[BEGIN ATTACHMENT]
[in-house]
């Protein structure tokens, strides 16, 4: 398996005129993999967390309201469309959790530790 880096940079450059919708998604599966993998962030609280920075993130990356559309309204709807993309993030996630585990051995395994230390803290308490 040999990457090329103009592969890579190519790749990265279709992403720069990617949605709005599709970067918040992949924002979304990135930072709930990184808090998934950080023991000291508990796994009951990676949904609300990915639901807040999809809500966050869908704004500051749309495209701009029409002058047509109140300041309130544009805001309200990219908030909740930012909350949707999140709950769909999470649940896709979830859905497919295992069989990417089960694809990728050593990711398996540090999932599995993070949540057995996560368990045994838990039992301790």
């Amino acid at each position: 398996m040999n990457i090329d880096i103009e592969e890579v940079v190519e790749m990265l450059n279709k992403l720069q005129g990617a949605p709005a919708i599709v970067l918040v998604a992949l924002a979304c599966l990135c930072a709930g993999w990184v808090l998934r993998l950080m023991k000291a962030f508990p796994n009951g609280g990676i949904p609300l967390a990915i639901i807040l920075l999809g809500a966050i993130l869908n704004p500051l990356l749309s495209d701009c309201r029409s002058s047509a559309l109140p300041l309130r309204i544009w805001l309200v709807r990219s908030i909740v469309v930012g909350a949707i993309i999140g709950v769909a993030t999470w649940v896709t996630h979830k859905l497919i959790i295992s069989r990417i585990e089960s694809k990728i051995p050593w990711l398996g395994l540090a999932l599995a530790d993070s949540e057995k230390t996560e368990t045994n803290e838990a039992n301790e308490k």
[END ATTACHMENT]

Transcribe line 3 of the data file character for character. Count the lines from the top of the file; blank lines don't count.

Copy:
């Amino acid at each position: 398996m040999n990457i090329d880096i103009e592969e890579v940079v190519e790749m990265l450059n279709k992403l720069q005129g990617a949605p709005a919708i599709v970067l918040v998604a992949l924002a979304c599966l990135c930072a709930g993999w990184v808090l998934r993998l950080m023991k000291a962030f508990p796994n009951g609280g990676i949904p609300l967390a990915i639901i807040l920075l999809g809500a966050i993130l869908n704004p500051l990356l749309s495209d701009c309201r029409s002058s047509a559309l109140p300041l309130r309204i544009w805001l309200v709807r990219s908030i909740v469309v930012g909350a949707i993309i999140g709950v769909a993030t999470w649940v896709t996630h979830k859905l497919i959790i295992s069989r990417i585990e089960s694809k990728i051995p050593w990711l398996g395994l540090a999932l599995a530790d993070s949540e057995k230390t996560e368990t045994n803290e838990a039992n301790e308490k």